Thank you for your comments Holly. I have written before on the notion of Identity as it relates to pop culture. I think this is a HUGE thing today. How do we recover a biblical sense of identity in today’s world? I think for many, the notion of a biblical identity means either a)you are a sinner who deserves Hell or b) you are to be ultra puritanical in your lifestyle . . otherwise you will burn in hell. In today’ culture, how do we communicate the loveliness of being made in the image of God, the horror of our struggle with sink, and the beauty of redemption? I guess in this case, the extreme Violence we are seeing may have an interesting link to our struggles with identity? do we feel we can’t be redeemed?

      Another thing that I have been thinking about is if we believe that Kim Kardasian and her ilk are not actually famous, but are merely commodities of popular culture, and then we see a increased blurring between advertising and real life (i.e.., celebrities being paid to tweet and use products, product placement in films, staged shots of celebs with products as ‘real life’), then what is the manner in we are in fact commodifiying ourselves? When do we stop actually ‘selling ourselves products because we want to believe its an easy way to become better’ and actually sell ourselves to culture in hopes of transformation. Which then makes me think of idolatry . . . hmm.

  6. Kyle Norman

    Heather and James, I too know people who turn away from ‘secular’ literature or television. I was doing a talk at a teen conference and was playing/discussing a then-popular music video. One teen sat with his head turned away and his fingers in his ears the entire time. I am always left wondering if they turn away from these things in their private lives as much as they attempt to do when people are around.

    My own interest in pop culture stems form the belief that Christ calls us to be a transformation influence on our culture – and that necessitates being informed. But then again . . how do we do this authentically and make sure that we are not just using the language of ‘being informed’ to justify involvement in something that Christ calls us away from?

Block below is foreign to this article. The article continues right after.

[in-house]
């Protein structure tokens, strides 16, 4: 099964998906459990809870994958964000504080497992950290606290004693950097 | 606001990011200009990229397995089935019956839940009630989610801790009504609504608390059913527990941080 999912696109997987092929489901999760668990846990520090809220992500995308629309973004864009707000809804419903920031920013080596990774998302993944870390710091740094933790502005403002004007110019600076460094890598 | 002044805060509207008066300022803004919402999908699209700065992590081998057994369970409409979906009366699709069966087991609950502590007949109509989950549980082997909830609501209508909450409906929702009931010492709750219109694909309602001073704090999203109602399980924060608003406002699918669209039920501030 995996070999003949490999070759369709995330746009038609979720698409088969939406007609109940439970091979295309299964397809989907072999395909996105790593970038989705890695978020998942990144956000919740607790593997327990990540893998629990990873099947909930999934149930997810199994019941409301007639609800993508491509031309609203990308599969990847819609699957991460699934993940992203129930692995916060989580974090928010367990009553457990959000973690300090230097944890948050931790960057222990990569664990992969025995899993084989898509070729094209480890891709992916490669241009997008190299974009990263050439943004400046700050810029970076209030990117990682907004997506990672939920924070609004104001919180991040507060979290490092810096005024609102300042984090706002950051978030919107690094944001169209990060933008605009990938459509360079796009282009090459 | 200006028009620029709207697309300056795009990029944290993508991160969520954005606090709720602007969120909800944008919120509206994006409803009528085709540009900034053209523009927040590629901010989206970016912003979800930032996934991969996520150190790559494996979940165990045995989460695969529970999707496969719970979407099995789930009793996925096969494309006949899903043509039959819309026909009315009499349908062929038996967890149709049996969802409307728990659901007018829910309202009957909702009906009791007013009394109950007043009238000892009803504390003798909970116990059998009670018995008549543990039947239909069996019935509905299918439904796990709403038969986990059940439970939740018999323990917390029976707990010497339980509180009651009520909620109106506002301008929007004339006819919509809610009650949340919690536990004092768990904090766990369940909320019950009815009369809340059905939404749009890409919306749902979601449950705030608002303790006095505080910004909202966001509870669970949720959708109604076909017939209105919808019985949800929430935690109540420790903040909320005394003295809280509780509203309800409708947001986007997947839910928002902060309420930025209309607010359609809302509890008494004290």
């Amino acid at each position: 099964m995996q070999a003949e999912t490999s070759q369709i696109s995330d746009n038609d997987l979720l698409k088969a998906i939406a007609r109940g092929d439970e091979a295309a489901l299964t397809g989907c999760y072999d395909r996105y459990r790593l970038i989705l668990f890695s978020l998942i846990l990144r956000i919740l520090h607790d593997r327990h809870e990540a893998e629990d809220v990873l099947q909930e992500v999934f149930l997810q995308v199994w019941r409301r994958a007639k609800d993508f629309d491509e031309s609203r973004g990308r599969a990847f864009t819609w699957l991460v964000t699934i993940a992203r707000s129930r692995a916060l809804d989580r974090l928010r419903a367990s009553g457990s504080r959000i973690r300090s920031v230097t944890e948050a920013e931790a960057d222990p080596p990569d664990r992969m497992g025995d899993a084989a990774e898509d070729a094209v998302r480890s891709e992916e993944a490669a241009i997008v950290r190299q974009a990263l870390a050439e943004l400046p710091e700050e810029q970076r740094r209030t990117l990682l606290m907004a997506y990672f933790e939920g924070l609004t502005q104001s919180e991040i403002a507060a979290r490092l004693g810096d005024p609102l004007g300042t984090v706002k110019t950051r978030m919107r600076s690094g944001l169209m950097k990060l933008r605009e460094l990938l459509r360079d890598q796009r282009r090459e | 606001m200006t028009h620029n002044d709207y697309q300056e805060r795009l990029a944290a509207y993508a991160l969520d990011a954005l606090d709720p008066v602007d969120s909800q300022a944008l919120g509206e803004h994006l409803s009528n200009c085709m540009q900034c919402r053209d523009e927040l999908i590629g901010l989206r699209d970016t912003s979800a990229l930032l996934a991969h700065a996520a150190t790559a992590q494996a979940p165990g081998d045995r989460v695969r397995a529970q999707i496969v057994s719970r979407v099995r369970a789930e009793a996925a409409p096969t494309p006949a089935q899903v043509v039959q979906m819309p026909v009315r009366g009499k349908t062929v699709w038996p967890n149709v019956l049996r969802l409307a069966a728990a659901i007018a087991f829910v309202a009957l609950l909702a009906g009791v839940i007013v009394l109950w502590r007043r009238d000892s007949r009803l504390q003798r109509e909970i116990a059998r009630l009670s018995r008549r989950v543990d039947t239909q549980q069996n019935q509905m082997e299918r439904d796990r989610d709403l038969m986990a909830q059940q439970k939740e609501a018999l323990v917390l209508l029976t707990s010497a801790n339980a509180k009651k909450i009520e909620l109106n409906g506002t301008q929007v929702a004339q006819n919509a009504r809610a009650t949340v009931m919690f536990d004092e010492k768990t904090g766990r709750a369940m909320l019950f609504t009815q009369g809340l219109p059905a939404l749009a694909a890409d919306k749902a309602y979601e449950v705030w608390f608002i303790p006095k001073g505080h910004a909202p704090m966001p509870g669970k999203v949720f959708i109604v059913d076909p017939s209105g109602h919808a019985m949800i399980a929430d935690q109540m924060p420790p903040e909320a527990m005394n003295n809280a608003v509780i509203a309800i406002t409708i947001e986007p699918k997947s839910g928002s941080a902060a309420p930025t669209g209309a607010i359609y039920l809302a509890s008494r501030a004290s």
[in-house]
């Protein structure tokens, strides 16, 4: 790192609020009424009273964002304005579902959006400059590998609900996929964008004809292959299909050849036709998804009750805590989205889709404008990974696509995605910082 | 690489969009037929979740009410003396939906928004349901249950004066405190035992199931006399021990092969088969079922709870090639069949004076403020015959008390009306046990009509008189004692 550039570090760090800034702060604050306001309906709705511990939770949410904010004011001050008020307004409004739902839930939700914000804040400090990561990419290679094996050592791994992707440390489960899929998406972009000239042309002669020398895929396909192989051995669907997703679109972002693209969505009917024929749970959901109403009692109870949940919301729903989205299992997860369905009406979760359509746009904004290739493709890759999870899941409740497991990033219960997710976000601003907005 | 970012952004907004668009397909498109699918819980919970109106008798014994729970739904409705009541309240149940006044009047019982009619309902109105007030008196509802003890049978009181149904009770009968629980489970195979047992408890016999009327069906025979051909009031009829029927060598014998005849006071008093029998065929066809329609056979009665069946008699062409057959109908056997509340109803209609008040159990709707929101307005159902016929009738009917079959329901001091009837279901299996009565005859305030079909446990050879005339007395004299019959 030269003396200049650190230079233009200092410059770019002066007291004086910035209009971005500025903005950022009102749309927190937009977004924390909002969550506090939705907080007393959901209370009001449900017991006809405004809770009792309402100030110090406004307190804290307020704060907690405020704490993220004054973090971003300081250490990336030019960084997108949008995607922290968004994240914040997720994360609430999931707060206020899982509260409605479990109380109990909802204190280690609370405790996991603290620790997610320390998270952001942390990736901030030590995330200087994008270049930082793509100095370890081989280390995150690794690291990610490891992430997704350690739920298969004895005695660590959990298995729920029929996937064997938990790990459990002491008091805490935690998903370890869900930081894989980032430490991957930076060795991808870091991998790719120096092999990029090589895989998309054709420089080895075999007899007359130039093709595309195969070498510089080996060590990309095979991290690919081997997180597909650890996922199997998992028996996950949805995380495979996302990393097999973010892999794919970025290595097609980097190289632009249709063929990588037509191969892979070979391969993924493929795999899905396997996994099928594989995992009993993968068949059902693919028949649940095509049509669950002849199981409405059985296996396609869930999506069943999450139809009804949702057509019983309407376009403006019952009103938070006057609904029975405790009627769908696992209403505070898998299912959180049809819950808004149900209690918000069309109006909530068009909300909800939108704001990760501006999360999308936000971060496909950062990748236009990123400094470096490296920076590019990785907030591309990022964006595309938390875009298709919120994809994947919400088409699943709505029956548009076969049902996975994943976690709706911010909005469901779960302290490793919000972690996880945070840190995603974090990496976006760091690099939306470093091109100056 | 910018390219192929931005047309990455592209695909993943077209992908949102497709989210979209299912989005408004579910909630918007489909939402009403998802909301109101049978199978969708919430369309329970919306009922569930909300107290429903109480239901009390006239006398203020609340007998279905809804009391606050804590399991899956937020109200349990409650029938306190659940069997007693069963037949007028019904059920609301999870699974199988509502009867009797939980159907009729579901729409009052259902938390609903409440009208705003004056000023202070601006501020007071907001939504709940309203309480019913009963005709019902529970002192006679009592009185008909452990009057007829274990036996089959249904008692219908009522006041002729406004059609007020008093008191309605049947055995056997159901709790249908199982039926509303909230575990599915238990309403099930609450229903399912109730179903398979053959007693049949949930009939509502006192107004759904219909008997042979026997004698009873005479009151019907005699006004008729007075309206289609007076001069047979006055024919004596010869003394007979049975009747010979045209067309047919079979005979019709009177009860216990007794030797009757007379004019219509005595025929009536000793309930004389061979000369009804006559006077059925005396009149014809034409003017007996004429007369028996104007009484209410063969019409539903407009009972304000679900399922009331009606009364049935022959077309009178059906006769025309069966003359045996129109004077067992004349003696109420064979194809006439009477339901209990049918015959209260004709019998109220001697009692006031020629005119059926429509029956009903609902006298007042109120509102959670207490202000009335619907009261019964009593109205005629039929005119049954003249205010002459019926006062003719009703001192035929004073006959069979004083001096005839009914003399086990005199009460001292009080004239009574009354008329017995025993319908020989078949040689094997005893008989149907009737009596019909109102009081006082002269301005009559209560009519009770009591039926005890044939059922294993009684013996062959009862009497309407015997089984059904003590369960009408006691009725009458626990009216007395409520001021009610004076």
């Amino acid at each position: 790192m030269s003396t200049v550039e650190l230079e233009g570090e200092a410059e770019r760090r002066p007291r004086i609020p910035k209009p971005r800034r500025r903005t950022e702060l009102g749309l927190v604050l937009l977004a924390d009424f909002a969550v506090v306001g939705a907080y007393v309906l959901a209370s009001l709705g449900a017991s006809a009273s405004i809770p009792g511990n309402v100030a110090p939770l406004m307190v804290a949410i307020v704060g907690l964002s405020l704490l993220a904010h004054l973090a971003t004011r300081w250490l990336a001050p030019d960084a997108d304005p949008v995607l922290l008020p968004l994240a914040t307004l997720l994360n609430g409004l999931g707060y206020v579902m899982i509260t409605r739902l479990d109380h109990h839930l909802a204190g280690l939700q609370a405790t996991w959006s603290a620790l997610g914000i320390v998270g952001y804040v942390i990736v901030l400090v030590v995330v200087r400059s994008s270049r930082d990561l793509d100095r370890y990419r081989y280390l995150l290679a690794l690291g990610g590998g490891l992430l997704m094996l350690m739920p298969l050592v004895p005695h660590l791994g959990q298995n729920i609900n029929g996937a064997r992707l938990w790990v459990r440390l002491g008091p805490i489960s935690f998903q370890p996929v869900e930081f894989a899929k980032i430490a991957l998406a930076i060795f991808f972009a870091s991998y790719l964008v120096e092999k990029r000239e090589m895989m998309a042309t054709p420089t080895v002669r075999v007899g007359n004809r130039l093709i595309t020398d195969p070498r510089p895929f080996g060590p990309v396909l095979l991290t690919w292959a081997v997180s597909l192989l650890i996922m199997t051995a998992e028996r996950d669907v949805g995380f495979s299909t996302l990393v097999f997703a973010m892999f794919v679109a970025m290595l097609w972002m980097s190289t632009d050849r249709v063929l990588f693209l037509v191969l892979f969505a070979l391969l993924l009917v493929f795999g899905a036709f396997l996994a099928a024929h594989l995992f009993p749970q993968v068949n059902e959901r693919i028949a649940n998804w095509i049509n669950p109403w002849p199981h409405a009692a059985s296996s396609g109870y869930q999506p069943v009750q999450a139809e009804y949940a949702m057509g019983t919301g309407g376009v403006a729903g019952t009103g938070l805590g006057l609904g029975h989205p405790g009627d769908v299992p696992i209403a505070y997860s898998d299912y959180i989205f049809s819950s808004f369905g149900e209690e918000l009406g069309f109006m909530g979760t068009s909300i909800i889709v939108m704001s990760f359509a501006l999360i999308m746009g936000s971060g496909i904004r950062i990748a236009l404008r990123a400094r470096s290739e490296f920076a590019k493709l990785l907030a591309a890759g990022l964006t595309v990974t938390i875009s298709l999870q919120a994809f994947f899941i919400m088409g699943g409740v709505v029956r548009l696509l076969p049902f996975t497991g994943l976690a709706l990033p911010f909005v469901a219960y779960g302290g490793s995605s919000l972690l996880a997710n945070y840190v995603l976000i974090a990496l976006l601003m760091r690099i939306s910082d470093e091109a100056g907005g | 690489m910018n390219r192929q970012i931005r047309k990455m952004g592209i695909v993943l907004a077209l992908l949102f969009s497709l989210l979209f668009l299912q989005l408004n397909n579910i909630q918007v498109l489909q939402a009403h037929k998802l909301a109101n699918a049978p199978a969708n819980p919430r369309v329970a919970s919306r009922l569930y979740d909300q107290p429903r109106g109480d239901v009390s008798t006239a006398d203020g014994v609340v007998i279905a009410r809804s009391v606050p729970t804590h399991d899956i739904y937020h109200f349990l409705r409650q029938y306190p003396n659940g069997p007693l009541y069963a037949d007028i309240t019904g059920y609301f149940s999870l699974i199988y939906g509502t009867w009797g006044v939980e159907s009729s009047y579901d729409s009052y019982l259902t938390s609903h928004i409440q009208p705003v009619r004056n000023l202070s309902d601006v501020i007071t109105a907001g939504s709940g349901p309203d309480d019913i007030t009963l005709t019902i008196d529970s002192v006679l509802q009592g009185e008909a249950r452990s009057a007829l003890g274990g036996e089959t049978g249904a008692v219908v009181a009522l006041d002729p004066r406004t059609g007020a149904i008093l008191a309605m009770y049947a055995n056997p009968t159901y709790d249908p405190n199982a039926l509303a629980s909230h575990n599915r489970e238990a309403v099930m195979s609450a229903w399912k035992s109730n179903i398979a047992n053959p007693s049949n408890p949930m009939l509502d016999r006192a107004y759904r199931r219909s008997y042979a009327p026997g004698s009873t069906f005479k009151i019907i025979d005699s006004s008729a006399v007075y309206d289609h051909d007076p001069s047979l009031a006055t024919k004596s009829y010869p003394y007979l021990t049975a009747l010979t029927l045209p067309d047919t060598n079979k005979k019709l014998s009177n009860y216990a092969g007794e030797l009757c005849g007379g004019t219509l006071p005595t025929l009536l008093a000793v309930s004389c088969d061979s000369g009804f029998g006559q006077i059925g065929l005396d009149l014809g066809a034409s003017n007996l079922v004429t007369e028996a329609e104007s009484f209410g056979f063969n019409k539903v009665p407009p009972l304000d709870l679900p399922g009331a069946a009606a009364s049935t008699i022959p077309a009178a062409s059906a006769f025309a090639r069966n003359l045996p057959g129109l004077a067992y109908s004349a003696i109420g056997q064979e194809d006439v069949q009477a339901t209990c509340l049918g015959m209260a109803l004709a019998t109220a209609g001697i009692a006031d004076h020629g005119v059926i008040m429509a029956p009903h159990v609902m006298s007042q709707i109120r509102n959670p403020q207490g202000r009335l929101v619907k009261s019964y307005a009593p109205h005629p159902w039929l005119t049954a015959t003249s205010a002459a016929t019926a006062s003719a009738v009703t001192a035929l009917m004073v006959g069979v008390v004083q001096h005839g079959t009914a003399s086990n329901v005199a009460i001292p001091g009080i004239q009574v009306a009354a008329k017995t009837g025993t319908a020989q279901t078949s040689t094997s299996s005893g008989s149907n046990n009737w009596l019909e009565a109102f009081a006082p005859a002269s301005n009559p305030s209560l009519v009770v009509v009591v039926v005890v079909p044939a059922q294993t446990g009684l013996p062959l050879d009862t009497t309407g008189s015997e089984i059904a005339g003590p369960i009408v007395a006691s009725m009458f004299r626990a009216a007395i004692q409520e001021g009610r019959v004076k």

7. I find a lot of what is passed off as entertainment void of any value. They do not elevate
    one’s life . Walking Dead et.al are shows made for commercial gain only. They are making values part of what is in the show.
    Now does this affect us as believers ? It does cause if you spend hours watching violence well you accept violence as something that just happens. It leads one away from caring for our neighbour as ourselves.
    Am I calling for a ban of these shows ? No but ease off the violence , the blatant sex ,
    the make no judgement about right or wrong . We need to make values a part of who we , as Christians are. We also need to watch TV & movies with our hearts as well as our feelings .

  8. Kyle Norman

    PJW51 you bring up a good point. We need to always remember that the entertainment industry – whether it be music, movies, television, or magazines is for the purpose of garnering commercial gain. Television shows are after ratings. Movies producers want blockbuster hits. And artists (no matter how good natured they are) do have an eye on the bottom line.

    I don’t think we throw out the baby with the bathwater as it were, but it is good to keep in mind that issues such as holiness, righteousness, and discipleship are simply not on the radar of mainstream entertainment.

    This, I think, informs how we interact with entertainment (and popular culture) to both unmask latent gospel messages, and to be critical in the places where we are called to be faithfully critical.